Entertainment Weekly's Owen Gleiberman filed the following report, his list of the top 10 movies of 2013.
There's been a lot of talk this year about how television, when it comes to quality, now trumps movies. But I'd say: Don’t count movies out yet. The quality this year has been extraordinary. See if you agree, as you listen to my list of the 10 best films of 2013.
My number 10 choice is "Inside Llewyn Davis," the Coen brothers' tale of a struggling folk musician in the Greenwich Village of 1961. It's cynical, yet, in its haunted way, indelible.
Number 9 is "Prisoners," a startling thriller that seems to recombine the DNA of every vigilante and revenge film of the past 40 years. Hugh Jackman acts with a rage so real you're never sure where morality leaves off and wrathful insanity begins.
My number 8 choice is "World War Z," a true epic horror film that excitingly evokes the spectacle of a world coming apart.
Number 7 is "The Past," a staggering drama from the Iranian director of "A Separation." The way the plot keeps churning, turning, revealing new angles infuses a tale of domestic turmoil with the charged tension of a thriller.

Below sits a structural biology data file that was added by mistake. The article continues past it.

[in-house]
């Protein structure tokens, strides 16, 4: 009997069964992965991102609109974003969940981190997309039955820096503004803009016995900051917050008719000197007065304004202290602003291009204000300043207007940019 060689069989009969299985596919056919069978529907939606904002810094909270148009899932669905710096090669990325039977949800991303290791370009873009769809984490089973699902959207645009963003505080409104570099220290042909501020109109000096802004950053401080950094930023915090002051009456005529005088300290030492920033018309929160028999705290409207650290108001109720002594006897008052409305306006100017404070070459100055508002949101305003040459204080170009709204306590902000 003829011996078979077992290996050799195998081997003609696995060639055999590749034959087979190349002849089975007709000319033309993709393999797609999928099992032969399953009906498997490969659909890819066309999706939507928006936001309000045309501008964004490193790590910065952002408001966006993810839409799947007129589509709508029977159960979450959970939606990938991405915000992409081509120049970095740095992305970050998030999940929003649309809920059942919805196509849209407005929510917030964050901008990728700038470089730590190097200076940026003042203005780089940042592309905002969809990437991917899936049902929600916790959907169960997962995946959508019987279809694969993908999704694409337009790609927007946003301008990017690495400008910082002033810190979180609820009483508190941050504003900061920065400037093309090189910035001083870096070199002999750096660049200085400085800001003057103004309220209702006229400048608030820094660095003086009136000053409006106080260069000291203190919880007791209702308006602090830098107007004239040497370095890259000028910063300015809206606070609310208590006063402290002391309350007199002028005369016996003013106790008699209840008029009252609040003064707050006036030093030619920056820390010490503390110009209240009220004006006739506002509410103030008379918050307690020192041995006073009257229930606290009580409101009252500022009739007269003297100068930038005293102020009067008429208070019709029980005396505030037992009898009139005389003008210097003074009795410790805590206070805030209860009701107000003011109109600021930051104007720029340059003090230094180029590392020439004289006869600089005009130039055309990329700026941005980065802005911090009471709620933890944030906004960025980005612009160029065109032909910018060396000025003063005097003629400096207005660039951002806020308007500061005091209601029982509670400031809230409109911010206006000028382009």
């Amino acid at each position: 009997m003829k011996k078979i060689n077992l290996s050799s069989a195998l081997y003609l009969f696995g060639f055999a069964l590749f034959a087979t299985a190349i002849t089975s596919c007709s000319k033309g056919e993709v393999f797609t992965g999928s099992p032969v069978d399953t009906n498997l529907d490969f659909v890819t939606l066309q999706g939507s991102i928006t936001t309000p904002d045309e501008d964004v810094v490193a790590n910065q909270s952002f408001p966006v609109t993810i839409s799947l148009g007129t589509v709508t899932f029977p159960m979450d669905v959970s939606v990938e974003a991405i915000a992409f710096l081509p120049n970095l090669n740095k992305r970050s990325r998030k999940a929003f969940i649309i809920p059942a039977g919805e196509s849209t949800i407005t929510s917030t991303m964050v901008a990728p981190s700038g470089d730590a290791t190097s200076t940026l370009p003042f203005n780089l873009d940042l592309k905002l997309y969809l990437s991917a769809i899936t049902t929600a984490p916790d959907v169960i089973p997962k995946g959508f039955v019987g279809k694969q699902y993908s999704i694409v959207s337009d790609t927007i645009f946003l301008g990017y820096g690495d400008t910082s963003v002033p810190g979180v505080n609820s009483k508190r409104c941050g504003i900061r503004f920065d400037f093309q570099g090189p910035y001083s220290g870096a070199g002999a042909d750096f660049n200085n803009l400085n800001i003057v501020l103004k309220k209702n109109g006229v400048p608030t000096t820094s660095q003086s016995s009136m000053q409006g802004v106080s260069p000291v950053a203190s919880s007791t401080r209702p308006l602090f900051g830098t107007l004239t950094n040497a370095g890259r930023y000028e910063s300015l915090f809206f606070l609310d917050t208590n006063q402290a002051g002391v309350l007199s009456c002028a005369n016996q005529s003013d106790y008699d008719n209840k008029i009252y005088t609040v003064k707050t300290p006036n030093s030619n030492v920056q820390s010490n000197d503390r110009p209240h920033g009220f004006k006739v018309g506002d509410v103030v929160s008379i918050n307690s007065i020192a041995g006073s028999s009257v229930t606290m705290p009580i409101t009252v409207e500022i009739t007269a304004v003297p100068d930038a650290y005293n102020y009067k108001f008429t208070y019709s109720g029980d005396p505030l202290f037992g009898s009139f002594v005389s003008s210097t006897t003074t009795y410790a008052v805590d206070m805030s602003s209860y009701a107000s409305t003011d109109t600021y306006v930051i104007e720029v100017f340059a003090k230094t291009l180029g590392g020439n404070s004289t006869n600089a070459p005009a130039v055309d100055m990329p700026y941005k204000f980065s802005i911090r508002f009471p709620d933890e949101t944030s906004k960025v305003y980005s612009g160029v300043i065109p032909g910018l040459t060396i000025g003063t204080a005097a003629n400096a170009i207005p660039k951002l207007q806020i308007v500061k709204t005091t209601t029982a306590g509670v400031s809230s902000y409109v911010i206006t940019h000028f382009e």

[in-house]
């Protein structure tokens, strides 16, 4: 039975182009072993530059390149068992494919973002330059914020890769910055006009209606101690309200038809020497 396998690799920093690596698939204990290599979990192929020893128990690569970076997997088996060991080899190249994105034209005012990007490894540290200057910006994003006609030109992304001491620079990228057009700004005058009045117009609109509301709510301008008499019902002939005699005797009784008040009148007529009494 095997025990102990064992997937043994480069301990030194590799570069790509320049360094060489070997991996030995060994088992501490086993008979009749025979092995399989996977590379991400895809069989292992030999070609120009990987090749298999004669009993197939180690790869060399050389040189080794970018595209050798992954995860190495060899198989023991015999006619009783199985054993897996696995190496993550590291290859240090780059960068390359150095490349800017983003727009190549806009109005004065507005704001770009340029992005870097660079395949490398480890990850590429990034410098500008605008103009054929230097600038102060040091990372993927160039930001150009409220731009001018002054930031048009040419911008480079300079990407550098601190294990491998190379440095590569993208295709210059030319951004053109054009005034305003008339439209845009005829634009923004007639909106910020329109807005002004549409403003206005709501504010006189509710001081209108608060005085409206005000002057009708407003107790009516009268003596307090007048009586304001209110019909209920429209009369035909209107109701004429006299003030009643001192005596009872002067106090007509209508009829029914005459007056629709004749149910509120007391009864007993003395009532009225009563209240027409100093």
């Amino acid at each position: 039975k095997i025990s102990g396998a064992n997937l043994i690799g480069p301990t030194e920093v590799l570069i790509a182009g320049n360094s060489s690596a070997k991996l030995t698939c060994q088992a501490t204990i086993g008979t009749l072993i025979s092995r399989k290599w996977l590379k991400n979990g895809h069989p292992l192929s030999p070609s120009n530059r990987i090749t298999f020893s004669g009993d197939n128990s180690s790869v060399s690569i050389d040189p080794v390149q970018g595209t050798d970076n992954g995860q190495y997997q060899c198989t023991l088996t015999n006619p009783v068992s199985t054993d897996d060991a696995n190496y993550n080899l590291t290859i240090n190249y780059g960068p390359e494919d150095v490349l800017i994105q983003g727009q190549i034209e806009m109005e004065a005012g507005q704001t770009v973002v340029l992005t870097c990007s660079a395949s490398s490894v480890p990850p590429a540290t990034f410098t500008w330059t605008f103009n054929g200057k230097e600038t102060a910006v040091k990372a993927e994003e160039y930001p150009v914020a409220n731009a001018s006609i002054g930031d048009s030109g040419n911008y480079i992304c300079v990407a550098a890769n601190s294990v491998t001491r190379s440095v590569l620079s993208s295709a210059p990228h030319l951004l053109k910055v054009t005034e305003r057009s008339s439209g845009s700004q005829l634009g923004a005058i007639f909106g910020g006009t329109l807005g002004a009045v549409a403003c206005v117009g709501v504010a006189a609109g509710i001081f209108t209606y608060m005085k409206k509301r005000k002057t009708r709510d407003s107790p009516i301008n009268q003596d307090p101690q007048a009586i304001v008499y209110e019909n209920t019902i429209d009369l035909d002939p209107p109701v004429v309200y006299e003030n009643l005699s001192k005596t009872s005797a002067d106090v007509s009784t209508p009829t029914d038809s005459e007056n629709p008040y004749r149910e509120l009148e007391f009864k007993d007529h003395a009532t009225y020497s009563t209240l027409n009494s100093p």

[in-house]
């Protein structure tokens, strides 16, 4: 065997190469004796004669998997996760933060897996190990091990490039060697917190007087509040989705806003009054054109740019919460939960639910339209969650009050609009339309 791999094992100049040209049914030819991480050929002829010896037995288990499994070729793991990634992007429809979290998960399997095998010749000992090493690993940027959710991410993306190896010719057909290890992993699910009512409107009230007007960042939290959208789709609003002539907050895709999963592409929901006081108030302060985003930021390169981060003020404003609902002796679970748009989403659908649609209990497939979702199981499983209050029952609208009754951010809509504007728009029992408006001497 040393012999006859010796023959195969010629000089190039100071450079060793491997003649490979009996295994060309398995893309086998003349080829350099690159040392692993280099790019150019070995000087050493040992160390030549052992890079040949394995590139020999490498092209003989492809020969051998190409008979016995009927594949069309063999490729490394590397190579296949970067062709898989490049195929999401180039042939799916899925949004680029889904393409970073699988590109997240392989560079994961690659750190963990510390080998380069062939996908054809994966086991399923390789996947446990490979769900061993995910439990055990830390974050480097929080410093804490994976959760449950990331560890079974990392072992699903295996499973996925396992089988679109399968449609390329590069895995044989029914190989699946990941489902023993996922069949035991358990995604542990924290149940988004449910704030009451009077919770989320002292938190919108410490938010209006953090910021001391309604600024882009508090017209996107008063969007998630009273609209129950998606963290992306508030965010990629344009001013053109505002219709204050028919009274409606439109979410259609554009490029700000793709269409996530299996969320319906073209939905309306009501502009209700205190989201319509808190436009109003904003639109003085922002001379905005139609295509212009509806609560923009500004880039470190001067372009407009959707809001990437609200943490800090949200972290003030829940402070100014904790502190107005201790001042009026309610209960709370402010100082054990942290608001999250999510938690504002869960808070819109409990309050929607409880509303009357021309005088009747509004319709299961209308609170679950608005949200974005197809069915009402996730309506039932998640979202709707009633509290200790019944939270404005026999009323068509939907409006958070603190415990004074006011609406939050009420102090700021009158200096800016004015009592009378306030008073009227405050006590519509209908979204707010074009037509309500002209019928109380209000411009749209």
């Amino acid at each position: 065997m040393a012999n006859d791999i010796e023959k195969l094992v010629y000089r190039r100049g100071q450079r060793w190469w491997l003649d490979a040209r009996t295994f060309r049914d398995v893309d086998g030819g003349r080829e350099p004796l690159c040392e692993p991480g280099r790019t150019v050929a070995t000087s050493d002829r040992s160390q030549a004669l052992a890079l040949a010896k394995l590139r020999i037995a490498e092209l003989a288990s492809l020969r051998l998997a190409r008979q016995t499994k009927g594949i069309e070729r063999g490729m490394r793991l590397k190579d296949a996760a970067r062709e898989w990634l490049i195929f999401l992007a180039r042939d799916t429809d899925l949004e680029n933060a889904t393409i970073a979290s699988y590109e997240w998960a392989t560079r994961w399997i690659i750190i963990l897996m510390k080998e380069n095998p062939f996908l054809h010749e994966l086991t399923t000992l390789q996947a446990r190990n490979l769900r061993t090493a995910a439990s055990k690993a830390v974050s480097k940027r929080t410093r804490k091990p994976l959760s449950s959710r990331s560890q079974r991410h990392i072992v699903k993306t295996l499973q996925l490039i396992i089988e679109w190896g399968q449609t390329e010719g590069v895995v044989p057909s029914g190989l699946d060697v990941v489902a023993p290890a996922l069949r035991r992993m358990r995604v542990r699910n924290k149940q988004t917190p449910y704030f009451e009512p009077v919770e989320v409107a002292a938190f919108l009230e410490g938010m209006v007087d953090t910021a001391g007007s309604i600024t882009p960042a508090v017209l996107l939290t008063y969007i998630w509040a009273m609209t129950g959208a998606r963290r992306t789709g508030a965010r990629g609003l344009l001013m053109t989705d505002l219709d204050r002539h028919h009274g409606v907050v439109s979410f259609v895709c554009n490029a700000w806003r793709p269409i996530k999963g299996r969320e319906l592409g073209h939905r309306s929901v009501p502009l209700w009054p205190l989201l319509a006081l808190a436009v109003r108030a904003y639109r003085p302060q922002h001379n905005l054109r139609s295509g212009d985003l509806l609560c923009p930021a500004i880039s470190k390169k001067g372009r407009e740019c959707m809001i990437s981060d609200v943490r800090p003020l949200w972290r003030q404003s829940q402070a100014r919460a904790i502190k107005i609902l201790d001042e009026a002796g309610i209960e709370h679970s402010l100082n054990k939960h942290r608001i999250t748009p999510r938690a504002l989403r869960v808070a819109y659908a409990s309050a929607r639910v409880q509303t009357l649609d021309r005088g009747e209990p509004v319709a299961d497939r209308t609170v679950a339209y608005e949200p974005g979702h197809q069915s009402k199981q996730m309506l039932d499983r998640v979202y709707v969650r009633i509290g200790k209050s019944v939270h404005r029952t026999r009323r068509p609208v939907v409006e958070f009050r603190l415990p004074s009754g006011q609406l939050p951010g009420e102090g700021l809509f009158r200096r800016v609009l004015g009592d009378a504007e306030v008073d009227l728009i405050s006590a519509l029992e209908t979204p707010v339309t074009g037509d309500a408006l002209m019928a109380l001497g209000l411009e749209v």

My number 6 choice is Woody Allen's "Blue Jasmine," in which Cate Blanchett brilliantly plays a contemporary Blanche DuBois. Blanchett makes Jasmine a woman going crazy not because of brain chemistry, but because her stubborn dreams of entitlement won't allow her to accept her fate.
Number 5 is "Gravity." Alfonso Cuarón's luminous technological daydream puts us right up in space, along with a couple of U.S. shuttle astronauts. The film's story is just slender and organic, enough to reinforce the feeling that each moment is flowing into the next.
My number 4 choice is "Fruitvale Station," Ryan Coogler's powerful dramatization of the life of a young African-American killed by a transit officer. Michael B. Jordan, in a stunning performance, makes him fully, complexly alive.
Number 3 is "Before Midnight," the most powerful chapter yet in Richard Linklater's beguiling romantic talkfest. Ethan Hawke and Julie Delpy express the tensions and mythologies that have divided women and men in the post-feminist age.
My number 2 choice is "American Hustle," David O. Russell's exhilarating tale of a con man lured into the FBI sting operation known as Abscam. It's a film of jaw-dropping virtuosity and pleasure that out-Scorseses Scorsese.
And finally, my choice for best movie of the year is "12 Years a Slave." Steve McQueen's agonizing masterpiece is the first film to dramatize the experience of slavery in all its fear, madness and terror, with an extraordinary performance by Chiwetel Ejiofor.